The qipao was originally a costume of the Manchus in northern China.By the Qing dynasty it had been adopted by many Han Chinese. While Manchu women had worn it as a one-piece long gown, as adopted by the Han Chinese, it evolved into a two-piece item consisting of a bell-shaped top and a skirt. More recently it’s become a slim and elongated one-piece dress. An exhibition “The Evergreen Classic-Transformation of the Qipao”” is showing at the Museum of History in Tsimshatsui until September 13th.
At cinemas this week, Tom Cruise and Cameron Diaz join up for the first of the summer blockbusters “Knight and Day”. It begins with car enthusiast June Havens twice bumping into FBI agent Roy Miller in an airport while on her way to her sister’s wedding. Their meetings are not an accident though, and she gradually realizes that Roy Miller has got her involved in a conspiracy that will pretty soon have them running half way around the world. Gary Pollard reviews the movie.
Chinese ink painting can be a conservative art form. There’s a long tradition of stylisation which has been handed down, and some painters judge their success primarily by how well they can match that tradition. In recent years though, contemporary artists have brought new approaches and ideas into the medium as a recent exhibition revealed. We talk to three of the Hong Kong artists taking part.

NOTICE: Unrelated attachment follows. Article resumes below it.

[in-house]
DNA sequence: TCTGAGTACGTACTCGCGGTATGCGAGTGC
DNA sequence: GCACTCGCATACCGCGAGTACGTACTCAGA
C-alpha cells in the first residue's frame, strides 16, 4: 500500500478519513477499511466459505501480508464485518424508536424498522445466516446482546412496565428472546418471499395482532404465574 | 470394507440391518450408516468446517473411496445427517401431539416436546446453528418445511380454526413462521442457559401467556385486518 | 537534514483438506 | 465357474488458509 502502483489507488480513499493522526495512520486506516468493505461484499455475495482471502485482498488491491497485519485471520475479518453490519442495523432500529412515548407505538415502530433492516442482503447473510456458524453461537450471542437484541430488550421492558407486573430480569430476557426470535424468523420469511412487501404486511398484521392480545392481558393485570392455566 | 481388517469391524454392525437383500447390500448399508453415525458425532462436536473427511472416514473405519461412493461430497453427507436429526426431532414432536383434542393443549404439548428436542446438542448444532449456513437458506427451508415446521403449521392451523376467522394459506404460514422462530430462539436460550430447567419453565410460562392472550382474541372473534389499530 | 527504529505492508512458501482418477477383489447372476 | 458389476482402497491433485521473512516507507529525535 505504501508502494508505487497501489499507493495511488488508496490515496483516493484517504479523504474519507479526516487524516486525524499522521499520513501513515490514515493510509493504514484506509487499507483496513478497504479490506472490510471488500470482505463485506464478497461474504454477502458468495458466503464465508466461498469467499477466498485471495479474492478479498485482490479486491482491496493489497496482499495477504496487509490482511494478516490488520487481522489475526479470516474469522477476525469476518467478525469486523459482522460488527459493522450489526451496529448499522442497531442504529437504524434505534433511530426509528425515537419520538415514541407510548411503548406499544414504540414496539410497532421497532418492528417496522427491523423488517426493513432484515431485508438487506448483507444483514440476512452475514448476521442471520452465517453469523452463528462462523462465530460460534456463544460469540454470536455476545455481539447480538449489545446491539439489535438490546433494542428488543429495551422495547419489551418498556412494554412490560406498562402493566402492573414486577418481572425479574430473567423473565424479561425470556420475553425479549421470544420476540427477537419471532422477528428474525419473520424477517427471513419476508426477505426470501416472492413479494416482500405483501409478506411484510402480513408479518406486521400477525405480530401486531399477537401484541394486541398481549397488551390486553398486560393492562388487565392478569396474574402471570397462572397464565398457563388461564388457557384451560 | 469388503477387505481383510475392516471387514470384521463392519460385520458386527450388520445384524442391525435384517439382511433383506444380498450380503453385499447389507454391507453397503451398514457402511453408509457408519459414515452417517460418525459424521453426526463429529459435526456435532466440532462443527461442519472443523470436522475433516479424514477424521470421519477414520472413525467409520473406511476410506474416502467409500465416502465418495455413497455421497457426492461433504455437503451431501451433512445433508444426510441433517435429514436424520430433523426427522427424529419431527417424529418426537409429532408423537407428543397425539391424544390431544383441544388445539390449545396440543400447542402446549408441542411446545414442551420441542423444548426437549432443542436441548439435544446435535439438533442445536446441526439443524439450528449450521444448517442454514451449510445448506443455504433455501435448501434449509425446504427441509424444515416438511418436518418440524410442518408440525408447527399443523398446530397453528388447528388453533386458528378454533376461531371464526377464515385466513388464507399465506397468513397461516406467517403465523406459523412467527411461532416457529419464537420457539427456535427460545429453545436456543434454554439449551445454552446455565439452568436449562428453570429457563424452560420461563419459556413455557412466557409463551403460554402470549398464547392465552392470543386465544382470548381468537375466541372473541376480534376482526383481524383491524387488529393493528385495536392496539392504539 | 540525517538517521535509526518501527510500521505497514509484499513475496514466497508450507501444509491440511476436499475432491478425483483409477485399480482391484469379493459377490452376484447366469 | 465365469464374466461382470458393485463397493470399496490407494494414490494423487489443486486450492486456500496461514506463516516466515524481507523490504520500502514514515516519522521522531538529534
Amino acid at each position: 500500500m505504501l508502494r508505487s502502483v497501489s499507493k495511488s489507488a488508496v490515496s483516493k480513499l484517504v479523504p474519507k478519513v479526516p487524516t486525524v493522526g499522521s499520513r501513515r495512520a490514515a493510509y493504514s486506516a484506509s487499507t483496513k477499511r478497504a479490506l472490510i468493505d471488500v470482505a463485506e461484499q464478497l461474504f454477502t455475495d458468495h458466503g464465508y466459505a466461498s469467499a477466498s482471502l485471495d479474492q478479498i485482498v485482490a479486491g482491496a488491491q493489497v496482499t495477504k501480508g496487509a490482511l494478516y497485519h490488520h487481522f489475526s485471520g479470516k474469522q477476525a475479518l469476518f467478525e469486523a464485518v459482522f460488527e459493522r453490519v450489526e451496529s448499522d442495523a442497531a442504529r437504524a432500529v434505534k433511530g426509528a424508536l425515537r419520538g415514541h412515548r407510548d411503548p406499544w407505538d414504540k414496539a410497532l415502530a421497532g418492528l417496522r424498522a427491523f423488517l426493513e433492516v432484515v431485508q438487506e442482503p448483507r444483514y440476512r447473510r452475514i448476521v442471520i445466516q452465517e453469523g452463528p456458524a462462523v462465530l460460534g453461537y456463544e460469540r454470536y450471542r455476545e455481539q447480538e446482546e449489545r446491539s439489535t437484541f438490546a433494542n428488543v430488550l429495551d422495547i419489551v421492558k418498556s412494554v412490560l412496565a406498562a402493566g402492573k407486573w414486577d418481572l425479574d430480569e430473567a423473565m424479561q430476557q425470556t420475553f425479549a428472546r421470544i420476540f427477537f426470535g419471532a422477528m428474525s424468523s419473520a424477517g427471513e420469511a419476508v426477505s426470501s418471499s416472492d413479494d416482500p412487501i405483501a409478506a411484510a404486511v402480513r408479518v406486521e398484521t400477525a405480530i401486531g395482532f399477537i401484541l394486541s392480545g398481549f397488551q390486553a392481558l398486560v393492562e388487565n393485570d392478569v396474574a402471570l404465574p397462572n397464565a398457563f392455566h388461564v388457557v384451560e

In our studio, local Indie folk singer-songwriter Corey Tam talks to us about his new EP and sings a self-penned song “Champagne Eyes”
Hong Kong’s education system is moving to the 3-3-4 model, under which tertiary-level undergraduate programmes will expand to four years. Eight local universities have to change from the current three-year undergraduate curriculum to a four-year one by September 2012. Currently they are planning ahead, working out ways to re-structure, and coming up with new curricula and course designs. Art students and staff at Hong Kong Baptist University and the HK Chinese University are worried about what’s in store.
“The Runaways” is about the formation, success, and break up of one of the first, if not the first, all girl rock and roll bands. It’s produced by guitarist Joan Jett, and based on an autobiography by the band’s singer Cherie Currie. When they appeared, Glam Rock and androgyny were all the rage. This was the time of David Bowie’s “Aladdin Sane” album. Some of the girls wanted to be rockers, the others weren’t so sure. And, adding to the confusion, their manager and creator Kim Fowley had it in his own mind that what he was marketing most was underage sexuality. Gary Pollard reviews the movie.